Julian Jessop, a septuagenarian artist, is bone-crushingly lonely when he starts “The Authenticity Project”—as he titles a slim green notebook—and begins its first handwritten entry questioning how well people know each other in his tiny corner of London. After 15 years on his own mourning the loss of his beloved wife, he begins the project with the aim that whoever finds the little volume when he leaves it in a cafe will share their true self with their own entry and then pass the volume on to a stranger. The second person to share their inner selves in the notebook’s pages is Monica, 37, owner of a failing cafe and a former corporate lawyer who desperately wants to have a baby. From there the story unfolds, as the volume travels to Thailand and back to London, seemingly destined to fall only into the hands of people—an alcoholic drug addict, an Australian tourist, a social media influencer/new mother, etc.—who already live clustered together geographically. This is a glossy tale where difficulties and addictions appear and are overcome, where lies are told and then forgiven, where love is sought and found, and where truths, once spoken, can set you free. Secondary characters, including an interracial gay couple, appear with their own nuanced parts in the story. The message is strong, urging readers to get off their smartphones and social media and live in the real, authentic world—no chain stores or brands allowed here—making friends and forming a real-life community and support network. And is that really a bad thing?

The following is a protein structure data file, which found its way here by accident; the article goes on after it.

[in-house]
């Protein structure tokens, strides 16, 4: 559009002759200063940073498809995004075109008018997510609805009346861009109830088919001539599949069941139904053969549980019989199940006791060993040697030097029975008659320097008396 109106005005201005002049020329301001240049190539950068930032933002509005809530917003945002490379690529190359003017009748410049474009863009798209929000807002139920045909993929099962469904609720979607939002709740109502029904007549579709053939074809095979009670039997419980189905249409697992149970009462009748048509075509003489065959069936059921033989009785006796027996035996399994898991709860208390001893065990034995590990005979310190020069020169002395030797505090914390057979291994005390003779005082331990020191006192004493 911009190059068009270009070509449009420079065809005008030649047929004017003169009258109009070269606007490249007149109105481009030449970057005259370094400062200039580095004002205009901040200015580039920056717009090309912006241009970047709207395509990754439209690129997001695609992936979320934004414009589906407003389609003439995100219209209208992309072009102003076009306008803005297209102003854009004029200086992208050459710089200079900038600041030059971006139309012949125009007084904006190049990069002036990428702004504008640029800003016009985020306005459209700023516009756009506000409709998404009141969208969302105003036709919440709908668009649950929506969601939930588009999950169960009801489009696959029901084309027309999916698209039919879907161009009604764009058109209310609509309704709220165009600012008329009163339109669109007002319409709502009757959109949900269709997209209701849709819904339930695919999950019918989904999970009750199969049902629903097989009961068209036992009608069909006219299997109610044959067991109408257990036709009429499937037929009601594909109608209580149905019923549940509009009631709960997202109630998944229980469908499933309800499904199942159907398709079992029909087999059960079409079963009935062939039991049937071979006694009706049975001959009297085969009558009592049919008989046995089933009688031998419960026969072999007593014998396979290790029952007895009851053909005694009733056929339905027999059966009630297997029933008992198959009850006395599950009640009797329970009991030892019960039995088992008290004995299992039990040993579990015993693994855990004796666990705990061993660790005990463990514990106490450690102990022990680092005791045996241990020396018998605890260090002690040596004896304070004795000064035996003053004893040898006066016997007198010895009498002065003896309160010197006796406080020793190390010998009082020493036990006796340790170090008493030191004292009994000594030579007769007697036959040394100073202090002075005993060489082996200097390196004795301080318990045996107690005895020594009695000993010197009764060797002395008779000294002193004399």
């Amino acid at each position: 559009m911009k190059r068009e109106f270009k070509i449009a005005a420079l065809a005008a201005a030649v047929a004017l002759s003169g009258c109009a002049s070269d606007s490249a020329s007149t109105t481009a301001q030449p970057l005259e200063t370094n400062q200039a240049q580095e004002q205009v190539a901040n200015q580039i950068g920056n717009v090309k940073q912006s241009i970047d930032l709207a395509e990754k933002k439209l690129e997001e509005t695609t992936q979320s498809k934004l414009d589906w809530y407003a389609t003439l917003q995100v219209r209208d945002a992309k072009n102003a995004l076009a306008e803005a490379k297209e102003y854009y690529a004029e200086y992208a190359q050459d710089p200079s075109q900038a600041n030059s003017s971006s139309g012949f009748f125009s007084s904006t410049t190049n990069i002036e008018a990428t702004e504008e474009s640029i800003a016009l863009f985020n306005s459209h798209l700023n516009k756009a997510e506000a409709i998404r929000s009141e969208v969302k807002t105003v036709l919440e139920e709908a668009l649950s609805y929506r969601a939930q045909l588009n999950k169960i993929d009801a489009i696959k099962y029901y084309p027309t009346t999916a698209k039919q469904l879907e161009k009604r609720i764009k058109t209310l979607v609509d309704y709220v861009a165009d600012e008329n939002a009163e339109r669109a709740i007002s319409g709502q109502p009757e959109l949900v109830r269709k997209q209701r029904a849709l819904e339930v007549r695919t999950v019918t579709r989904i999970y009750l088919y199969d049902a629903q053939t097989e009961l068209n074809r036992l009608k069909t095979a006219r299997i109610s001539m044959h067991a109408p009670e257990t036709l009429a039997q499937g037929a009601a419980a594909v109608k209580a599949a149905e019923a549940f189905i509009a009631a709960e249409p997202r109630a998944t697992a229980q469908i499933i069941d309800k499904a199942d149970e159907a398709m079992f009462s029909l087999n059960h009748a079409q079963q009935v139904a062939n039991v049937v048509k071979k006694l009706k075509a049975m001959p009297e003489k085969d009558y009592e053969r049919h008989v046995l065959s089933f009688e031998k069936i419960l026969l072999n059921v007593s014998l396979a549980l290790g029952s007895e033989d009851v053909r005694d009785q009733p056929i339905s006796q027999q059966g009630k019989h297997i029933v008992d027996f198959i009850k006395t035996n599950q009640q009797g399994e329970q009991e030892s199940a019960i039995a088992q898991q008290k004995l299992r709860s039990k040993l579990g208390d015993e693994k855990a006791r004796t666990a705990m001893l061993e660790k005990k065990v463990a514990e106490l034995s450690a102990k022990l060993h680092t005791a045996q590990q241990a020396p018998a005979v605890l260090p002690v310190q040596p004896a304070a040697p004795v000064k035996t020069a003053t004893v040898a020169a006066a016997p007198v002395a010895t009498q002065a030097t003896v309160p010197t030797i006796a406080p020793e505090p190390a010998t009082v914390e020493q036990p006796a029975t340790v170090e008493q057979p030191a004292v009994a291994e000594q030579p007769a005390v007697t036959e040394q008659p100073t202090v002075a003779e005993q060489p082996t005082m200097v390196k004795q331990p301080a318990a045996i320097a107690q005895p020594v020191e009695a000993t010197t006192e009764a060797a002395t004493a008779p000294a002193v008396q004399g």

An enjoyable, cozy novel that touches on tough topics.

Pub Date: Feb. 4, 2020

ISBN: 978-1-9848-7861-8

Page Count: 368

Publisher: Pamela Dorman/Viking

Review Posted Online: Oct. 27, 2019

Kirkus Reviews Issue: Nov. 15, 2019

Did you like this book?

A strict report, worthy of sympathy.


A violent surfacing of adolescence (which has little in common with Tarkington's earlier, broadly comic, Seventeen) has a compulsive impact.

"Nobody big except me" is the dream world of Holden Caulfield and his first person story is down to the basic, drab English of the pre-collegiate. For Holden is now being bounced from fancy prep, and, after a vicious evening with hall- and roommates, heads for New York to try to keep his latest failure from his parents. He tries to have a wild evening (all he does is pay the check), is terrorized by the hotel elevator man and his on-call whore, has a date with a girl he likes—and hates, sees his 10 year old sister, Phoebe. He also visits a sympathetic English teacher after trying on a drunken session, and when he keeps his date with Phoebe, who turns up with her suitcase to join him on his flight, he heads home to a hospital siege. This is tender and true, and impossible, in its picture of the old hells of young boys, the lonesomeness and tentative attempts to be mature and secure, the awful block between youth and being grown-up, the fright and sickness that humans and their behavior cause the challenging, the dramatization of the big bang. It is a sorry little worm's view of the off-beat of adult pressure, of contemporary strictures and conformity, of sentiment….

A strict report, worthy of sympathy.

Pub Date: June 15, 1951

ISBN: 0316769177

Page Count: -

Publisher: Little, Brown

Review Posted Online: Nov. 2, 2011

Kirkus Reviews Issue: June 15, 1951

Did you like this book?